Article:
Many point to Turkey joining the IS fight as a sideshow to the main priority of hitting the PKK and undermining the Syrian Kurds whose territory and autonomy has grown with a series of victories over IS.

If Turkey fully commits to the fight against IS in Syria then it is no doubt a game changer, especially with the US-led coalition gaining vital access to Incirlik air base.

But the agreement poses many questions. Which force will man the proposed buffer zone? There are increasingly calls for a Syrian Turkmen force to take the lead in filling the vacuum, in which case it reinforces Kurdish anxiety that the buffer scheme is merely designed to curtail their expansion west of Kobane.

Furthermore, there are open contradictions on the role of People’s Protection Units (YPG) in the coalition campaign. Some Turkish officials have made it clear that coalition jets from Turkish bases will not be assisting YPG forces, whilst White House officials have stated to the contrary.

US is in a difficult position over the YPG who have been vital in stopping IS across the north with US air support.

It becomes difficult to differentiate the YPG and PKK forces when the PKK fighters have played a big role in Syria. Such PKK fighters may well shift their focus back to Turkey as tit-for-tat retaliation gathers speed.

It becomes clear that the “package” agreed between Turkey and US would comprise of Turkish action against the PKK as much as Washington has denied.

There have been skirmishes before between the PKK and government forces that saw the peace process intact. The decision now to open a new front has wide political connotations.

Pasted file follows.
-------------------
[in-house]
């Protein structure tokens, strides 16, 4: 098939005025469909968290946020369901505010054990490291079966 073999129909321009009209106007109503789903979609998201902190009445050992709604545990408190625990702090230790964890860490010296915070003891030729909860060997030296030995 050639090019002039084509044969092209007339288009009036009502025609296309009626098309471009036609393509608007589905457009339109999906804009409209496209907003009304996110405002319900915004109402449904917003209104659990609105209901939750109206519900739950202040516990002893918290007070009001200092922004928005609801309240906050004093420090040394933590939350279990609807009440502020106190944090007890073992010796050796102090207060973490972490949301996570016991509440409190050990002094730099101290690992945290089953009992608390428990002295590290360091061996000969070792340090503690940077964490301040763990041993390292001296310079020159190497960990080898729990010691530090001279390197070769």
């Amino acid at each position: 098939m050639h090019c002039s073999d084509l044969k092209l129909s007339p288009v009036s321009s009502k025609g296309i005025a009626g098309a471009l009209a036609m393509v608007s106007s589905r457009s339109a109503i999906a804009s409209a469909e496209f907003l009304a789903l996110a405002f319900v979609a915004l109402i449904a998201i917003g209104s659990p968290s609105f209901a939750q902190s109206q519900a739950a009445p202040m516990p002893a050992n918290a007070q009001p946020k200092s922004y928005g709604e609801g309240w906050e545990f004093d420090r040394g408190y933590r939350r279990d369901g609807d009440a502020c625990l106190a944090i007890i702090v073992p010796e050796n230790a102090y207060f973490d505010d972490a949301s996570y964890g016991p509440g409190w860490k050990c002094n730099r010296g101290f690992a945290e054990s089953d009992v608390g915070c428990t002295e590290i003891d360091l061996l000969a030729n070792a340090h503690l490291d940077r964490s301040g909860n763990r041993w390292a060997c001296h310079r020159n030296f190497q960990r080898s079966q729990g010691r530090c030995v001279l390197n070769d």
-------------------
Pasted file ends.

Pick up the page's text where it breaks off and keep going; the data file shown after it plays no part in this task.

The People’s Democratic Party (HDP) led by Selahattin Demirtaş was the main benefactor of the June 2015 national elections securing a historic 13% of the vote.

Erdogan has eyes firmly on a new election as early as November as coalition talks point to increasing failure. This gives the Justice and Development Party (AKP) party a second lifeline to readjust and take power again.

The renewed conflict opens up the nationalist debate, and Turkish President Recep Tayyip Erdogan is seeking to muster nationalist voters he lost with a new hardline view on the PKK. By ending the peace process, Erdogan achieves what the Nationalist Movement Party (MHP) promised, potentially luring MHP voters.

HDP stands to become the biggest losers in any new election. It successfully wooed liberal, non-Kurdish votes but is increasingly taking political center of the PKK fallout. Erdogan has tried to tie a political noose around Demirtaş and fierce rhetoric emanating from the HDP camp as they defend the Kurdish position implicates them further with the PKK.

Even an investigation was recently launched against Demirtaş for allegedly provoking protesters last October over Kobane.

If HDP drop below the 10% threshold then the AKP gains dramatically in parliament. But if HDP politicians have legal cases launched against them, if any imprisonment is imposed or if the HDP is suddenly sidelined, then the bloodshed will simply intensify.

Either way, the AKP is taking a very dangerous gamble.

First Published: Kurdish Globe

Other Publication Sources: Various Misc